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The History & Tradition of Pancake Day

Tuesday 8th March 2011

Today is Shrove Tuesday which is the last day of the Christian period of the year that’s called Lent. During Lent, Christians are forbidden to eat certain foods and these include the ingredients of pancakes, fat, butter and eggs, which are why traditionally, pancakes are eaten on Shrove Tuesday, or Pancake Day. It was a way to use up the forbidden fat, butter, cream and eggs before Lent begins on Ash Wednesday, the day after.

Lent is a Christian festival leading up to Easter, and the word shrove is derived from the old word ’shrive’ meaning confess.  Other countries and religions around the world have their own unique ways of celebrating the last day before Lent begins, but in the UK it is generally accepted as a day to indulge in pancake eating.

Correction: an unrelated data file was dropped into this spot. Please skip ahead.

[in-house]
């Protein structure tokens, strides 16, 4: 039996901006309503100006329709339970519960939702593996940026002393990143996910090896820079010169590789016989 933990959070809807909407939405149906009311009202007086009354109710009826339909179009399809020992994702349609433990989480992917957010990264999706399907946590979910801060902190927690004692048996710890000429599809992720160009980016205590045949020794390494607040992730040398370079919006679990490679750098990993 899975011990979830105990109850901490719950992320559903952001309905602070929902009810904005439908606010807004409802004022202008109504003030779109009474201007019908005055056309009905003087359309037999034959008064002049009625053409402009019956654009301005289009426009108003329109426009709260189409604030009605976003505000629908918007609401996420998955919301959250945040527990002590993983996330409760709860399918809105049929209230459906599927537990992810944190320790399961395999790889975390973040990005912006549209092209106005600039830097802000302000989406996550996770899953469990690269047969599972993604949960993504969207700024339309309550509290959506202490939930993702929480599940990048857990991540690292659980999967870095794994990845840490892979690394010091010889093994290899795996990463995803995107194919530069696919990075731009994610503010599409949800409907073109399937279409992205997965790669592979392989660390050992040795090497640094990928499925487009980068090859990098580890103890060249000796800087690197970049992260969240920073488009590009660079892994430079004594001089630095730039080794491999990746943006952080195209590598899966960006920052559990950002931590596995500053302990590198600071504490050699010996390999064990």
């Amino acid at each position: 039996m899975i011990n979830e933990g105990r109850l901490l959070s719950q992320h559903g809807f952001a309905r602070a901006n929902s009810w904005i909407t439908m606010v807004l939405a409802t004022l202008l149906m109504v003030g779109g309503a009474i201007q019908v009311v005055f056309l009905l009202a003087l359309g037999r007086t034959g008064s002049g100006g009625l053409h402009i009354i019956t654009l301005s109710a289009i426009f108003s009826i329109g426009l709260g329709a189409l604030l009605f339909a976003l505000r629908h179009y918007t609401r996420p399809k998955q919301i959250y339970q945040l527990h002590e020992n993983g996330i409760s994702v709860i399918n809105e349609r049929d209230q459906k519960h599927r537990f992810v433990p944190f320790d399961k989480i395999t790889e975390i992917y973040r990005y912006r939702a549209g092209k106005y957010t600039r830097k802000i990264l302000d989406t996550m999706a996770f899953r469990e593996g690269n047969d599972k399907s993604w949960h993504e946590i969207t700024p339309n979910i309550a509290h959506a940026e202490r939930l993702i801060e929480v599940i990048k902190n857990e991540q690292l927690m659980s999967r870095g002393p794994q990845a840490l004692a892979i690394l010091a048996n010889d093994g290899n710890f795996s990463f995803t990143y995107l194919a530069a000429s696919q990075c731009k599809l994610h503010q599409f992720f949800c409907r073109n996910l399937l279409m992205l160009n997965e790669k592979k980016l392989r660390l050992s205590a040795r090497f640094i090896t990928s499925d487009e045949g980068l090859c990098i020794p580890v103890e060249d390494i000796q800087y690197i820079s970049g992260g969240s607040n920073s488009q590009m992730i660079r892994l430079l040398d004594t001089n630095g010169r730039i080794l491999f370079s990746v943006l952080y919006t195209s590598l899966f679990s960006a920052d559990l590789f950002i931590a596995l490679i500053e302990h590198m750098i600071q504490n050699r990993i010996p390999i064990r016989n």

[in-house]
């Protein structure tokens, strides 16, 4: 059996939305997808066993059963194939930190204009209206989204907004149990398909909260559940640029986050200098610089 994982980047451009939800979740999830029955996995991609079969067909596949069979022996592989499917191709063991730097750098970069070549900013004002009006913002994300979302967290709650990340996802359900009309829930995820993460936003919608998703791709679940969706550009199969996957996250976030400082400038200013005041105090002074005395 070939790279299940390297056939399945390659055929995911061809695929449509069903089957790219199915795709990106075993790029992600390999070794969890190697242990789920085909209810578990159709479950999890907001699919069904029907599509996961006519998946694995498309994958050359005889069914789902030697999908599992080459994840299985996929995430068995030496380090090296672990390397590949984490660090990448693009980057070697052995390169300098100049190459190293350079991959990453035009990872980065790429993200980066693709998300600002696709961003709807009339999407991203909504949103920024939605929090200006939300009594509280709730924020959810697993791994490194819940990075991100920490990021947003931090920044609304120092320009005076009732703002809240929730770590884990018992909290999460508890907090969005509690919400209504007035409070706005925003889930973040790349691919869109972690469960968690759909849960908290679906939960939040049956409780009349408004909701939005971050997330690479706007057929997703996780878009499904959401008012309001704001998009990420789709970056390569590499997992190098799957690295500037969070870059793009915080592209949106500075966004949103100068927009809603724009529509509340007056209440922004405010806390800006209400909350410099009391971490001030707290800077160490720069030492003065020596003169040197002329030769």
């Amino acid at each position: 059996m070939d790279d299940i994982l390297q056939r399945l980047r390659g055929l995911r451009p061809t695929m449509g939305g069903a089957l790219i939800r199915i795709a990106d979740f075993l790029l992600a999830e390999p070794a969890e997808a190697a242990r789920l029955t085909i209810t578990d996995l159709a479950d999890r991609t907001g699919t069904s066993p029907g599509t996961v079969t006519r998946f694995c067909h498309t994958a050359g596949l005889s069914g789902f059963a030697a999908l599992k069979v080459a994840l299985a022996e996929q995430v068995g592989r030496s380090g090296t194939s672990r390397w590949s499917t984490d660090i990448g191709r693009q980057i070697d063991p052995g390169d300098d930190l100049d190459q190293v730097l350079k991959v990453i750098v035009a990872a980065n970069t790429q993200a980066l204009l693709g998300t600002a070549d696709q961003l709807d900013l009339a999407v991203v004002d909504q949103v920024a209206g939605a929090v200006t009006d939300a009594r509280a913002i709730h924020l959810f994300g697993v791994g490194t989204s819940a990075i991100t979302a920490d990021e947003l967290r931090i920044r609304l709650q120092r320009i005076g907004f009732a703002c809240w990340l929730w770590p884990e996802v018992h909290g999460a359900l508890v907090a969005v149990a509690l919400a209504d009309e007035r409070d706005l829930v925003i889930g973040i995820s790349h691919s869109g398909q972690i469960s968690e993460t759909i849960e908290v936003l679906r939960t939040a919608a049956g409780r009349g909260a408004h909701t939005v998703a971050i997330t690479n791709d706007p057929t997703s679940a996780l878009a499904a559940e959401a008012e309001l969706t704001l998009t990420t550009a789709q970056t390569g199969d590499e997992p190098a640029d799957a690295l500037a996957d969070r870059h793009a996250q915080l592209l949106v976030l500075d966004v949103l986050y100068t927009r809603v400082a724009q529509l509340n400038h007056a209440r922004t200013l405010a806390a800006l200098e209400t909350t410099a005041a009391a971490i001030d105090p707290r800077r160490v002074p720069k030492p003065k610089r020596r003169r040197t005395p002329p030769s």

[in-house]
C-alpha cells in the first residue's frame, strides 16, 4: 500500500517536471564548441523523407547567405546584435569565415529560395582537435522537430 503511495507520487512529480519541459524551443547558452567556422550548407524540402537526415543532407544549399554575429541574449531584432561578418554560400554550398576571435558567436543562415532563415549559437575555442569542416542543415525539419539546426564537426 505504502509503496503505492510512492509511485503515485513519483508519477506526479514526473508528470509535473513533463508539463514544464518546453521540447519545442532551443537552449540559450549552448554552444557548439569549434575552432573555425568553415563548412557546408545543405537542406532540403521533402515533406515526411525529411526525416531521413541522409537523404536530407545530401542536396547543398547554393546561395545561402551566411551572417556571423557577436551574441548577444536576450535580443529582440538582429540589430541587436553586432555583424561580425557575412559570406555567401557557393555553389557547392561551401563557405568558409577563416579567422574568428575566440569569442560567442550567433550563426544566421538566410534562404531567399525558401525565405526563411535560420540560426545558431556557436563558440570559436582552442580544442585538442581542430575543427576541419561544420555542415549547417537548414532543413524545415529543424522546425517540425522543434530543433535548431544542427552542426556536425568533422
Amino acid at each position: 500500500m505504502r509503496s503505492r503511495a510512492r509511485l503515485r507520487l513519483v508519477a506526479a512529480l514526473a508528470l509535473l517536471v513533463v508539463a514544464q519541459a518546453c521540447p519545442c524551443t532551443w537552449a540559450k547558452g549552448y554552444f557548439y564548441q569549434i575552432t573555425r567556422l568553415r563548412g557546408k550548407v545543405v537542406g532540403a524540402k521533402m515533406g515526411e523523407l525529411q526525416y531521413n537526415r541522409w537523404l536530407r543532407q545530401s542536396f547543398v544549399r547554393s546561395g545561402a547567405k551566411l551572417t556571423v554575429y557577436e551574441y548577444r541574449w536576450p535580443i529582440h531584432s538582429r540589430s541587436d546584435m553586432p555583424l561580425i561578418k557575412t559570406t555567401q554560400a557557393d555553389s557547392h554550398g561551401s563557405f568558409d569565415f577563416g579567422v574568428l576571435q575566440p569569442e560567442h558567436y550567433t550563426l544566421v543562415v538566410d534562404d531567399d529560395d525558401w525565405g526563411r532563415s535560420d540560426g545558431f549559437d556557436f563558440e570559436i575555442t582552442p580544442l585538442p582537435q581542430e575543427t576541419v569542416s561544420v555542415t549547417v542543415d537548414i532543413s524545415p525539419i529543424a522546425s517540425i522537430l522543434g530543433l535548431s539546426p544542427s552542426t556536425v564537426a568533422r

Tossing the pancakes has become a huge part of the celebrations too. In fact, as well as the obvious requirement to cook the batter on both sides by flipping the pancakes over in the frying pan, for those who have perfected the art of pancake tossing there are now records to break, and competitions to win. Most of the fun of making pancakes comes at the point where it needs to be flipped over, so don’t simply reach for your nearest spatula, grab your oven mitt, brace your stance, and throw that pancake into the air. Just make sure you’ve practised catching the pancake again a few times first, and avoid the hitting ceiling.

 

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